With the regular-season opener only 15 days away, the NFL's vice president of operations said Monday he believes there is little chance of a quick settlement with the locked-out officials and that the season will begin with replacements.
Ray Anderson, who oversees the league's officiating department, told Newsday the NFL is pressing forward with plans to use replacement officials.
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"I would anticipate that it would go into the regular season, unless the parties get back to the table in a hurry,'' Anderson said. "And frankly, I don't see either of us stepping forward and making that move.
"We feel we have been aggressively fair in our offer on the economic and non-economic issues, and they don't. Until that bridge is narrowed or shortened some, and I don't know when that time might come, I'm focused on getting the current officials ready for Week 3 and Week 4 ."
Anderson sounded an ominous note when he said the league is prepared to dig in for a long time if there is no resolution. "Are we prepared to stay the course if there is no desire on their part to narrowing the gap?" he said. "The answer to that question is yes."
Mike Arnold, lead negotiator for the NFL Referees Association, did not return calls seeking comment.
The league and the referees association are at odds over a seven-year contract offer from the NFL. The union is said to be seeking a 20-percent increase in salary in the first year of the contract. The league also wants to add 21 new officials to add depth to the officiating crews. But the union says the extra officials would effectively produce an overall reduction in pay. The union wants its current pension program to continue but the league wants to make changes.
"If we can bring in 21 fresh members of the officiating body, blend them together with a mixture of veterans and first-year folks, we're going to have a better short- and longer-term quality of officiating on the field," Anderson said. "We need some fresh blood in there, some fresh legs. We think the more we have, the fresher our whole officiating group will be."
Anderson called the NFLRA's refusal to add more officials "counterintuitive. It's unusual that a union would oppose adding to their union ranks."
The 136 replacements, who come from non-Division I college football leagues, are scheduled to meet with the NFL's officiating department Tuesday and Wednesday at a clinic in Dallas. Anderson, director of officiating Carl Johnson and others will go over tape of preseason games with them.
Coaches and players have criticized the replacements for missing calls, but Anderson believes the group has performed reasonably well. He is confident they will do an adequate job in the regular season if the work stoppage is not over by then.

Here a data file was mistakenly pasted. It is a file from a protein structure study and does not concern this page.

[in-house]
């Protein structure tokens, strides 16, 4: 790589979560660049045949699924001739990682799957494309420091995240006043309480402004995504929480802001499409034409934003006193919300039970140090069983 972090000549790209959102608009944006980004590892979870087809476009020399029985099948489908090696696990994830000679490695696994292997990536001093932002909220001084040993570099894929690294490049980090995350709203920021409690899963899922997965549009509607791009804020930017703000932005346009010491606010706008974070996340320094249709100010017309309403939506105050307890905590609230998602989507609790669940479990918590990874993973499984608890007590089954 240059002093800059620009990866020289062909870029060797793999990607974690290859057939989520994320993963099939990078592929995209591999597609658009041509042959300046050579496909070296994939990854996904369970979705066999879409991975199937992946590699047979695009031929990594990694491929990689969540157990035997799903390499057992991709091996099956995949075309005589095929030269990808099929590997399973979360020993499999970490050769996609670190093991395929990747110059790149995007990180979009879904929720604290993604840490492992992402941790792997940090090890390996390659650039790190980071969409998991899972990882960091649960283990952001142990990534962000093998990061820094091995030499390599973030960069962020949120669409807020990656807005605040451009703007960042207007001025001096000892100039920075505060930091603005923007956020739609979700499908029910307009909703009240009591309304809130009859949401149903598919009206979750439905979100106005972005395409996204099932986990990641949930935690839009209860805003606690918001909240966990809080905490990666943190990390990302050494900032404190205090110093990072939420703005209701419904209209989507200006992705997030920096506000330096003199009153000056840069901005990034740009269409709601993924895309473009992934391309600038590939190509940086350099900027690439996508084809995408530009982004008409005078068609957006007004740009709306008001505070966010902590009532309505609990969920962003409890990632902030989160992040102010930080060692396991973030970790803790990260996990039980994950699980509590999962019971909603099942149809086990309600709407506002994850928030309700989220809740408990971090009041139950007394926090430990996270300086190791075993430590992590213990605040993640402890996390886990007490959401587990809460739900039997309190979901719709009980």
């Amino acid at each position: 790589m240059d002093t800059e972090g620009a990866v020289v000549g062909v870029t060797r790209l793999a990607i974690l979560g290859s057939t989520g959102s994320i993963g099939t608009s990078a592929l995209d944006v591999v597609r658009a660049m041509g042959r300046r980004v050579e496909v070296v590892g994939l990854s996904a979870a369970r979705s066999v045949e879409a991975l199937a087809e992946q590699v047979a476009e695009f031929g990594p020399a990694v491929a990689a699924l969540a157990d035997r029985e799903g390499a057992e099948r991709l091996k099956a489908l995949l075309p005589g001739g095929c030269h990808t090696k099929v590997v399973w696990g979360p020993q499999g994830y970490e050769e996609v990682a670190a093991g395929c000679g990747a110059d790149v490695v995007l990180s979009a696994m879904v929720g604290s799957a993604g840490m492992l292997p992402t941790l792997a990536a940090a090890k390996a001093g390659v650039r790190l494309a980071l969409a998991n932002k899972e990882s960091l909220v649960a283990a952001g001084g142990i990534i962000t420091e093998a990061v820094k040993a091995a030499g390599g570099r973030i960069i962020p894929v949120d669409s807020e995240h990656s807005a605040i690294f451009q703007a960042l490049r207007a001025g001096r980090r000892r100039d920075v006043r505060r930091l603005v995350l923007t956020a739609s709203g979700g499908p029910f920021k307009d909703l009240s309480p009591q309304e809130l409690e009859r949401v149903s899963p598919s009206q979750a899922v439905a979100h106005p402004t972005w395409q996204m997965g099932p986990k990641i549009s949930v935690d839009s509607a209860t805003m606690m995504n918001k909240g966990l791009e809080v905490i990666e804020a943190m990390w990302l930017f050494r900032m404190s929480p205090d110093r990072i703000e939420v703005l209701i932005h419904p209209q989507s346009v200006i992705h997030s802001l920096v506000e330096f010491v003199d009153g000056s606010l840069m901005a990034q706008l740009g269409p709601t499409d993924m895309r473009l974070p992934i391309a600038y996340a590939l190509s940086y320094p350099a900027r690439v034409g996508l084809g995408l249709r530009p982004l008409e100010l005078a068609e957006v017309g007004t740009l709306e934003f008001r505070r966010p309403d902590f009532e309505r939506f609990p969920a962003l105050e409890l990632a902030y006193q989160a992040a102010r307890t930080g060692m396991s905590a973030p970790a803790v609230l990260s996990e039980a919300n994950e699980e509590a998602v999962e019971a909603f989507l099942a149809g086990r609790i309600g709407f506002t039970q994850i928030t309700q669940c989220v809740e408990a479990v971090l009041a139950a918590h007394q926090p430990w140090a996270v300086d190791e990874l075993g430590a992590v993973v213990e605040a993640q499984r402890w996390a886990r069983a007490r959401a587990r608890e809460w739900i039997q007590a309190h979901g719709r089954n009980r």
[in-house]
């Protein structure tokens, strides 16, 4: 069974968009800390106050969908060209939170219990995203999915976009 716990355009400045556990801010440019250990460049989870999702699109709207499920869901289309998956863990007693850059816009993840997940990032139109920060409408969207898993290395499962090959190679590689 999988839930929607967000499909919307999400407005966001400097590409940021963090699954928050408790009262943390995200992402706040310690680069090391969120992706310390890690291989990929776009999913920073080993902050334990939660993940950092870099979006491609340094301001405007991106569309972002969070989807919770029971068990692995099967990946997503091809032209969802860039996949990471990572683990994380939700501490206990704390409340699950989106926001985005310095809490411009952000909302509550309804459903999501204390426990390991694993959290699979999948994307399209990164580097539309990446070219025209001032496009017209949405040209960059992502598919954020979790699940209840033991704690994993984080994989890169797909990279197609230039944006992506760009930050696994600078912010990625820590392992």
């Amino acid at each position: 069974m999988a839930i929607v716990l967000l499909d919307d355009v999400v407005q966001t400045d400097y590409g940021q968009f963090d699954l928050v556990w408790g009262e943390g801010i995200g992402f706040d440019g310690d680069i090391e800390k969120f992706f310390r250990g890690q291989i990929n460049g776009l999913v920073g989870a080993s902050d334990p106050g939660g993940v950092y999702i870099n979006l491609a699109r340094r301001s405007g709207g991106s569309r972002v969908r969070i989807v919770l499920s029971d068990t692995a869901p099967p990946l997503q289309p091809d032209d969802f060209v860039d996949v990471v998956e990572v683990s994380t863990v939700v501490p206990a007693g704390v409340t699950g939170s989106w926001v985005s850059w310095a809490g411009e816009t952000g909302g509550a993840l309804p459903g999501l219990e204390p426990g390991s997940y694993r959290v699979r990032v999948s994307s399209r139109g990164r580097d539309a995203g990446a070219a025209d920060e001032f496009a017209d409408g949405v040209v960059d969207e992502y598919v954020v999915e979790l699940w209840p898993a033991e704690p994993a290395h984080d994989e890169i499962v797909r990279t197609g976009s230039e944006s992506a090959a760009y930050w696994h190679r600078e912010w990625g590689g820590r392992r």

Anderson said this is an especially important week for the replacement officials, because most teams typically play their starters well into the third quarter as a final dress rehearsal for the regular season. In the final week of preseason games, most starters do not play as a way to avoid injury.
"Week 3 is going to be most similar to a regular-season game," Anderson said. "The intent is to see what you have, and we're going to see how our current officials respond in an elevated intensity."
Anderson said his level of concern about officiating errors is "no more elevated than when we have our regular officials in preseason. Every preseason the first couple of weeks, there are a number of mistakes, but they're not as magnified because we weren't in a lockout situation."
Anderson said he doesn't believe players will be at greater risk with the replacements, and said the league will "make sure there's a diligent environment of health and safety rules and diligent enforcement of [hitting the] quarterback rules."
Former NFL referee Bernie Kukar said the replacements will struggle if they're pressed into action in the regular season.
"They've never seen an NFL game up close, on the field," Kukar told the Minneapolis Star-Tribune. "The difference will be significant. That much is guaranteed. I hope this gets resolved, because I think there will be some big problems."
Mike Pereira, the NFL's former director of officiating, told Newsday Monday that he thinks the replacement officials are overmatched and that using them in the regular season would be a huge problem for the league.
"They may be competent officials in the levels they come from, whether it's Division II, III or semipro, but this is the NFL," Pereira said. "This is a game that can't be handled properly by a group like this. I feel bad for them, but that's the way it is."
Pereira said he worries about player safety because the replacements "won't call some of the things they need to call, like leg whips and chop blocks. I'm worried about the administrative enforcement and interpretations of the rules."
Pereira said the league must use the best officials available.
"If you're a player, a coach, an owner or a fan, I think you deserve to see the best officials," he said. "That said, the officials need to come off their high horse a little bit and give up some of what they're asking, and the league has to find some common ground. It's not a big enough difference to compromise the integrity of the game."